A code name is a word or phrase used to refer secretly to a specific person, group, project, or plan of action. Individual spies and large-scale military operations are often referred to by code names to protect their identity. For example, the code name for the United States' project to produce an atomic bomb during World War II was "Manhattan Project," the codename for the U.S. plan to invade Okinawa on April 1, 1945 was "Iceberg," the Nazi German plan to invade England had the code name "Operation Sea Lion," and the code name of Spanish double agent Juan Pujol Garcia, who spied for the British while pretending to spy for the Nazis, was "Garbo." So common is the use of code names that an entire book has been devoted to cataloguing the code names used during World War II.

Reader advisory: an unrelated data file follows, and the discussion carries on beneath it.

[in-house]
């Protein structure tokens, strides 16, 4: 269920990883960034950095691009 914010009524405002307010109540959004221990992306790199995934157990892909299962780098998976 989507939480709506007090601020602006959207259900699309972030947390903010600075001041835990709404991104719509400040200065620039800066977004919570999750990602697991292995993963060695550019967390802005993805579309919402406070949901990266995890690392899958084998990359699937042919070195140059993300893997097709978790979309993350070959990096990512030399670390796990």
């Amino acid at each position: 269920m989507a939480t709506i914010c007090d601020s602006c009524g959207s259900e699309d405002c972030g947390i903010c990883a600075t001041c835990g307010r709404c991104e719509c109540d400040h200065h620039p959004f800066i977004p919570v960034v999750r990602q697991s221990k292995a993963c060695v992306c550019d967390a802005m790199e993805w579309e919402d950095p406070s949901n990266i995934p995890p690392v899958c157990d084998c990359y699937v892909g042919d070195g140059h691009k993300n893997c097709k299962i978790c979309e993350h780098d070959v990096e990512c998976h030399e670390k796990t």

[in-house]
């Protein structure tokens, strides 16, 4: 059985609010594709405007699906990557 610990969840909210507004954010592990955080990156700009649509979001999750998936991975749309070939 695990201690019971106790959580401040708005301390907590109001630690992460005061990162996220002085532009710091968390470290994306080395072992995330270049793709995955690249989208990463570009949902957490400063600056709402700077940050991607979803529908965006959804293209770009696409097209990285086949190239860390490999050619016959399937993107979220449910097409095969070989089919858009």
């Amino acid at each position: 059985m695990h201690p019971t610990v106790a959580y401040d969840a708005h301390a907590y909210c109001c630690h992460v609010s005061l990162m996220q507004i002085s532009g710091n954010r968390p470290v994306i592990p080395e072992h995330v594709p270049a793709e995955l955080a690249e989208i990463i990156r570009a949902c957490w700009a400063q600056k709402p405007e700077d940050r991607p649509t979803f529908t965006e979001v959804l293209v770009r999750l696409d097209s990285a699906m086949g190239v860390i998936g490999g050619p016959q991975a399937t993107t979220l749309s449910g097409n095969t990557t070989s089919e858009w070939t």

A code name is a particular type of code word. A code word is any word or phrase that has been chosen to signify a specific message while keeping that message hidden from a third party. Functional codes may contain thousands of code words, some of which may also be code names; however, a code name need not be part of a larger code. It may, in effect, be a code unto itself, comprised of only one word.
█ FURTHER READING:
Chant, Christopher. The Encyclopedia of Codenames of World War II. London: Routledge & Kegan Paul, 1986.
Churchouse, Robert. Codes and Ciphers. Cambridge, UK: Cambridge University Press. 2002.
Mollin, Richard A. An Introduction to Cryptography. New York: Chapman & Hall 2001.
Singh, Simon. The Code Book. New York: Doubleday, 1999.